Most earplugs made are dual use: for swim and for noise reduction. All Mack's are dual-use as well as I can tell, though some of their models are optimized for one over the other, as you see from the description above of the model with the removable neck cord. Both kinds of Mack's earplugs – moldable and pre-molded flanged – are shown below in their packaging.
I haven't yet had the moldable silicone putty style fall out. They are extremely waterproof. Mack's says they're good up to 5 uses. The instructions say roll them into a ball and push them in each ear. Following the advice of a forum reader I make a bit of a cone out of it and push it in (no need to push hard) and flatten the rest of the putty flush with the ear.
Since Mack's intro'd these in 1962 they've been copied by Nike, Speedo, TYR, and by the drug store chains. Usually these chains have Mack's and their knock-off side-by-side; CVS has the temerity to sell theirs but not the originator's. Peter Benner says the "homages" are Chinese knock-offs. He says Mack's are made in the U.S., manufactured on the other side of the drywall, 10 feet from his office.
Use these moldable earplugs until they're no longer sticky (up to 5 uses per pair). Mack's doesn't recommend cleaning them, but alcohol or soap and water will not hurt them. Do you start a new molding process with each swim? I do. But, user preference.
A number of folks mention the use of Speedo's earplugs and as well as I can tell this company offers the same two kinds of earplugs that Mack's offers: moldable and pre-molded. The image below shows Speedos' models for sale.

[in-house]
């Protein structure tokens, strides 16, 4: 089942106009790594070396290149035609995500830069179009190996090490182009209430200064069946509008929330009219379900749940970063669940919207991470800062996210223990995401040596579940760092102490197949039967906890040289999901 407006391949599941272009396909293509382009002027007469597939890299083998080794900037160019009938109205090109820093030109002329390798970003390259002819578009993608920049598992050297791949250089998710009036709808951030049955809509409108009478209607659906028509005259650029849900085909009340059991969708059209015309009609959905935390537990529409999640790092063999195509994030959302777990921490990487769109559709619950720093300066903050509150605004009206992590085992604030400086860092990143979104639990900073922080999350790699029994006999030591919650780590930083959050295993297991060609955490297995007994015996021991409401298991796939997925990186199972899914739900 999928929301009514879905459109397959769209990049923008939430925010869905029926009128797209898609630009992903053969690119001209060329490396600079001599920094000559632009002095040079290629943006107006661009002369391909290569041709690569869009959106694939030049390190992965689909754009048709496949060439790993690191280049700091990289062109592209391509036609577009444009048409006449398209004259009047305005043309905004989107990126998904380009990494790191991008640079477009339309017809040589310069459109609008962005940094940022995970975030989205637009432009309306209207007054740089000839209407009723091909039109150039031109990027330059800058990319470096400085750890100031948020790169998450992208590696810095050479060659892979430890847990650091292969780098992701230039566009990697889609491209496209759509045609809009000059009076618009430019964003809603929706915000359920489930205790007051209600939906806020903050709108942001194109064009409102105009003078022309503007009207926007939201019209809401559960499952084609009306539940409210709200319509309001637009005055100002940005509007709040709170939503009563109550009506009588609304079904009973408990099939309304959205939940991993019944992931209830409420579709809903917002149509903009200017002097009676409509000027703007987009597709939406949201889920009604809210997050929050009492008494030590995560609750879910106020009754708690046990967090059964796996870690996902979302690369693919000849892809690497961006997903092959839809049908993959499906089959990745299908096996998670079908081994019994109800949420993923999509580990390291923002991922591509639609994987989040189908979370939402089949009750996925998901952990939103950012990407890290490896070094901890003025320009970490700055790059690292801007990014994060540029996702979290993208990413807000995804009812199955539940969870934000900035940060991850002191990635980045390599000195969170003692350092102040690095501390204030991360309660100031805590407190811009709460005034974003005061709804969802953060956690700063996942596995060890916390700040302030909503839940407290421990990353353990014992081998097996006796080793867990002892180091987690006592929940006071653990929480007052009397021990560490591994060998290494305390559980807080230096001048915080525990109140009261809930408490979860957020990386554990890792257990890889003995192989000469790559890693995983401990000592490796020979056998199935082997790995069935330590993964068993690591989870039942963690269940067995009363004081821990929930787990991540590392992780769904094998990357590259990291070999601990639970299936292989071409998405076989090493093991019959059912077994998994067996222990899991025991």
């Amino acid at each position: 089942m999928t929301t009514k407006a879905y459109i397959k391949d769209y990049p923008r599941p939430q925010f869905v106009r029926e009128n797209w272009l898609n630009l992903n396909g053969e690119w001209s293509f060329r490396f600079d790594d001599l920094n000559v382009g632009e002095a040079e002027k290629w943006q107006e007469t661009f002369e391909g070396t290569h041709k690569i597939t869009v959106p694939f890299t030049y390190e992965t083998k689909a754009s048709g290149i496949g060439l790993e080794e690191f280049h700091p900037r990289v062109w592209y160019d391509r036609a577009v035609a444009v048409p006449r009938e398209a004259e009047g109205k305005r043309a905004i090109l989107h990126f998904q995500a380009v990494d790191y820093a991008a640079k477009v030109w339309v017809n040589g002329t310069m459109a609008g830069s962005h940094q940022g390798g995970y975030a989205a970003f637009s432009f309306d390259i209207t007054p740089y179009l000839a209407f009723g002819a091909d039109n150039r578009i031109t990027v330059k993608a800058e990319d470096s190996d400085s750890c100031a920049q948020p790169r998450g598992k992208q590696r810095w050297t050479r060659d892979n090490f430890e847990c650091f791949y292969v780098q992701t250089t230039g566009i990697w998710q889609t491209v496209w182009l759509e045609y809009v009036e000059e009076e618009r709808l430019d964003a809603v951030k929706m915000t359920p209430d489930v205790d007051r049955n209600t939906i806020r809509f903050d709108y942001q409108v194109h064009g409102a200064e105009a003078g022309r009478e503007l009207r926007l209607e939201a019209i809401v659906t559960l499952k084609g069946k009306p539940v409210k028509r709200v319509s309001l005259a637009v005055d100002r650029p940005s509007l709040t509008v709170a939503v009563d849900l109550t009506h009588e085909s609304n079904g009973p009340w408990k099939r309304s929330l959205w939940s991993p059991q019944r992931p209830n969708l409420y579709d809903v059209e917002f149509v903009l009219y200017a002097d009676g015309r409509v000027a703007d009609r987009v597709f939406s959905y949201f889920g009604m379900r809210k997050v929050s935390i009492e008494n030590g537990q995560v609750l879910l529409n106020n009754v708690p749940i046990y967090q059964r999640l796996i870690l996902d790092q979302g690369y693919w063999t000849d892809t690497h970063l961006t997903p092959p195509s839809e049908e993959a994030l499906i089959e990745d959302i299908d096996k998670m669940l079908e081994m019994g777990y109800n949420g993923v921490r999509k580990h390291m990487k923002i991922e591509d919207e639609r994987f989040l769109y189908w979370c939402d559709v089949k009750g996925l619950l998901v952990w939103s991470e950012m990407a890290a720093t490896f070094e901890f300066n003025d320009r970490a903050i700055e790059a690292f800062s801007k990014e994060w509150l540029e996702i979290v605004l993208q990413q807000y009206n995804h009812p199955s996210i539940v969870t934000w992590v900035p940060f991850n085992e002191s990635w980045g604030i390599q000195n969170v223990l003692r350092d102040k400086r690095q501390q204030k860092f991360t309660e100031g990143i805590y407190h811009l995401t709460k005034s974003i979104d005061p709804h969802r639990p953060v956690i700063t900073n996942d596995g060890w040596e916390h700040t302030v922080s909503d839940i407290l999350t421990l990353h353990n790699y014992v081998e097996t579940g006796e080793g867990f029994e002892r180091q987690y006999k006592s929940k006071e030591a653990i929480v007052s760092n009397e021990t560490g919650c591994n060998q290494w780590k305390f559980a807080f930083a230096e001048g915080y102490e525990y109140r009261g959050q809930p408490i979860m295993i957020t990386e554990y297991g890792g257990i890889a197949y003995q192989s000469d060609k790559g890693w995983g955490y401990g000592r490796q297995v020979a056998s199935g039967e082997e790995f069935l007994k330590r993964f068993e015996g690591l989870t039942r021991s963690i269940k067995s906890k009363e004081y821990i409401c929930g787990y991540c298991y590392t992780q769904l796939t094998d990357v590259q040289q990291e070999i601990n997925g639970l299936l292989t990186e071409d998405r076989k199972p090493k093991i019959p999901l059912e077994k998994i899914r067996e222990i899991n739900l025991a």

Then there is the option of getting custom earplugs and I just have no experience with these.
"I use earplugs," says Slowtwitch Forum Reader DrunkIrishman. "I was getting dizzy and sick every time I got out of the water, someone suggested using earplugs. Magically I never got dizzy or sick again." But based on his user name he still probably gets sick or dizzy, just by his dryland behavior.
Jonathan22 "only uses earplugs in salt water swims." Leddy "has been researching ear plugs since my son has chronic ear infections." Pro Plugs are what solved it for her family, though she admits plugs fall out and recommends Mack's Ear Bands (I have not had that problem and so have not used the band). Shelius says, "I use them every swim, otherwise I get a bit dizzy," and her preference is Zoggs Silicone Ear Plugs which appears similar to Mack's and the Mack's "homages." Tri52082, and dangle, use Mack's Aquablocks.
Tigerchick – excuse me, Dr. Tigerchick – who is the resident swim den mother of Slowtwitch, is a lover of silicone moldable earplugs though she is not picky about the brand. Both Dr. Tigerchick and SLOgoing mention that they use noseplugs when using their Powerbreathers, but that's another topic.
And finally mcclelland mirrors my own history. "I started using the Mack's (moldable silicone style) last season after never having had a need for earplugs my entire life up til now (I'm 43). Out of the blue, I started retaining water in my ears and a got couple of minor infections.
"The Mack's stay in well if you make sure they are completely dry first," continues mcclelland, "and roll them into a nice ball. Any water on them or in your ear before putting them in and they will not stay. Dry them after use and keep them clean and they will continue to work well time after time."